While any project meeting the criteria above can apply, meeting these criteria doesn't guarantee acceptance of your project. Conservancy favors projects that are well-established and have some track record of substantial contributions from a community of volunteer developers. Furthermore, Conservancy does give higher priority to projects that have an established userbase and interest, but also tries to accept some smaller projects with strong potential.
Is our project required to accept membership if offered?
Not at all. Many projects apply and subsequently decide not to join a non-profit, or decide to join a different non-profit entity. Don't worry about “wasting our time” if your project's developers aren't completely sure yet if they want to join Conservancy. If membership in Conservancy is currently a legitimate consideration for your project, we encourage you to apply. We'd rather that you apply and turn down an offer for membership than fail to apply and have to wait until the next application round when you're sure.
What benefits does our project get from joining?
We maintain a detailed list of services that Conservancy provides to member projects. If you have detailed questions about any of the benefits, please ask <email@example.com>.
Conservancy seems to be called a “fiscal sponsor” to its member projects. Does that mean you give our project money if we join?
It's true that we would love to fund our member projects if it were possible, because we believe they deserve to be funded. However, that's not typically what a fiscal sponsor does. The term “fiscal sponsor“ is often used in non-profit settings and has a standard meaning there. But, to those not familiar with non-profit operations, it comes across as a bit of a misnomer.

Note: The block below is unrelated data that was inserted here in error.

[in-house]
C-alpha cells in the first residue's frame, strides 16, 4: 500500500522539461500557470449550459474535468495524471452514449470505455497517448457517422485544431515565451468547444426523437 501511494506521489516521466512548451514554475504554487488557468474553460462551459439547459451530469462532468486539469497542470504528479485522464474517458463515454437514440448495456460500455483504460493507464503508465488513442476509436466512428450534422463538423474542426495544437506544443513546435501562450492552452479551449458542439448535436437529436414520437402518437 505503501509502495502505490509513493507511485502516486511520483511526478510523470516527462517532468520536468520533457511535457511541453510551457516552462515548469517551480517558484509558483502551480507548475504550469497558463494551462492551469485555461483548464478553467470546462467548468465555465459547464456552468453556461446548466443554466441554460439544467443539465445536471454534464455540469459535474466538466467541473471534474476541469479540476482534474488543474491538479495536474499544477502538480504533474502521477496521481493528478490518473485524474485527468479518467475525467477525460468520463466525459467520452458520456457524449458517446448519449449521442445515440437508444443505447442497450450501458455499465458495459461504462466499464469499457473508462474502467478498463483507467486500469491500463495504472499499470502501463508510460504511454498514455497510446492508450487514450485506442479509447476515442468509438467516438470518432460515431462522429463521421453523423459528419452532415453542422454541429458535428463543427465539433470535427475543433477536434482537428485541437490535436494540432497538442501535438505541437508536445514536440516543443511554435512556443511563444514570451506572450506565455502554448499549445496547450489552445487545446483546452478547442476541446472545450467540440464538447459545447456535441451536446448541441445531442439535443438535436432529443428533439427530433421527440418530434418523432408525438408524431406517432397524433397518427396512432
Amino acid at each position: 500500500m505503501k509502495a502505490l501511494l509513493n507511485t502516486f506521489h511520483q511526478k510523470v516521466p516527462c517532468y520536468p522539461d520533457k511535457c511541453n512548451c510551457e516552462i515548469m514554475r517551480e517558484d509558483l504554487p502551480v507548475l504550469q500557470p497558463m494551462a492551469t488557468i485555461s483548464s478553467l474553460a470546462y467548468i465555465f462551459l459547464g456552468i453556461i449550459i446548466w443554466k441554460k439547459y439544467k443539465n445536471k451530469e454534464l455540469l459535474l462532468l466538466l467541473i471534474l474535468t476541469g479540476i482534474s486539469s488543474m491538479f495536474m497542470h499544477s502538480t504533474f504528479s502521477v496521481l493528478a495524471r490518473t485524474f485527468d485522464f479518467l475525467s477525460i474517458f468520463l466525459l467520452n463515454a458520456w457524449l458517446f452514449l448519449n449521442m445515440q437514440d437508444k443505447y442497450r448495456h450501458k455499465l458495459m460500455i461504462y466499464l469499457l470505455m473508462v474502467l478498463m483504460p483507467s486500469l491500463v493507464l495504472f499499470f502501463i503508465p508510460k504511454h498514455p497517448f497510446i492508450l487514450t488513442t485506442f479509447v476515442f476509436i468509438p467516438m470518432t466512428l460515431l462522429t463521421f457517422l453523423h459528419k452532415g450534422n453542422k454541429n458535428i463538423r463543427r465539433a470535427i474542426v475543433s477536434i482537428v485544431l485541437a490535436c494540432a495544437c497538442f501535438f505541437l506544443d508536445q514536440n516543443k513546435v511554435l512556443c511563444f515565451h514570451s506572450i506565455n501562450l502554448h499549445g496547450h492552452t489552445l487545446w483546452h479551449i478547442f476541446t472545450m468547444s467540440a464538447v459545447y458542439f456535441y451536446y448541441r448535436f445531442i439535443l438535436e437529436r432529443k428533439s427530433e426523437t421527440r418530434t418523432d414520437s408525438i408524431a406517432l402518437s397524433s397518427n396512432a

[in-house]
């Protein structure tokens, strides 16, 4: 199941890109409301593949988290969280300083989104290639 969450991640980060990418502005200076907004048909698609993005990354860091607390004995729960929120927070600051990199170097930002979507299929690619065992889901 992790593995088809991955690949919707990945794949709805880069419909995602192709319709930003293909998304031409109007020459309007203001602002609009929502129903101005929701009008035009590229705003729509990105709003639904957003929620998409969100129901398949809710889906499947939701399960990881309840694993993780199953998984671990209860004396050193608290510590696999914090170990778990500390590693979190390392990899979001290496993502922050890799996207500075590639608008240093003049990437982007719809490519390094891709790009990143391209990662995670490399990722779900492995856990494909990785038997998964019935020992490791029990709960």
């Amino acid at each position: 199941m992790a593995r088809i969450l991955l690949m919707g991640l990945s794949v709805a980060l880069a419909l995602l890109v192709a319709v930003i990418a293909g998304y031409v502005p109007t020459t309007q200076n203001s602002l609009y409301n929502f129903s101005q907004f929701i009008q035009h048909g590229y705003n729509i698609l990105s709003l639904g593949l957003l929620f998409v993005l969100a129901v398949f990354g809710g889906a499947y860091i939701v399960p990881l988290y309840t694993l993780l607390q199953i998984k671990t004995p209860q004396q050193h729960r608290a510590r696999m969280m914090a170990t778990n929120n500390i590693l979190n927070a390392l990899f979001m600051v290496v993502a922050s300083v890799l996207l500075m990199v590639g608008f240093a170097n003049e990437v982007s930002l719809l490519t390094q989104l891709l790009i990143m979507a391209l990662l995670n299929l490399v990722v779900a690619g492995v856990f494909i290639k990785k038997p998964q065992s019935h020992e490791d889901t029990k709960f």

In this context, a fiscal sponsor is a non-profit organization that, rather than fund a project directly, provides the required infrastructure and facilitates the project's ability to raise its own funds. Conservancy therefore assists your project in raising funds, and allows your project to hold those funds and spend them on activities that simultaneously advance Conservancy's non-profit mission and the FLOSS development and documentation goals of the project.
What will the project leaders have to agree to if our project joins?
Once you're offered membership, Conservancy will send you a draft fiscal sponsorship agreement (FSA). A template of Conservancy's FSA is available in PDF (and in ODT). Please note that the preceding documents are only templates. Please do not try to fill one out and send it to Conservancy. The final FSA between Conservancy and your project needs to be negotiated between us, and as can been seen in the template, the Representation section needs substantial work. If your project is offered membership, Conservancy will work with you adapt the FSA template to suit the needs and specific circumstances of your project. This is painstaking work, and it's better to complete that work after both Conservancy and the project are quite sure that they both want the project to join Conservancy.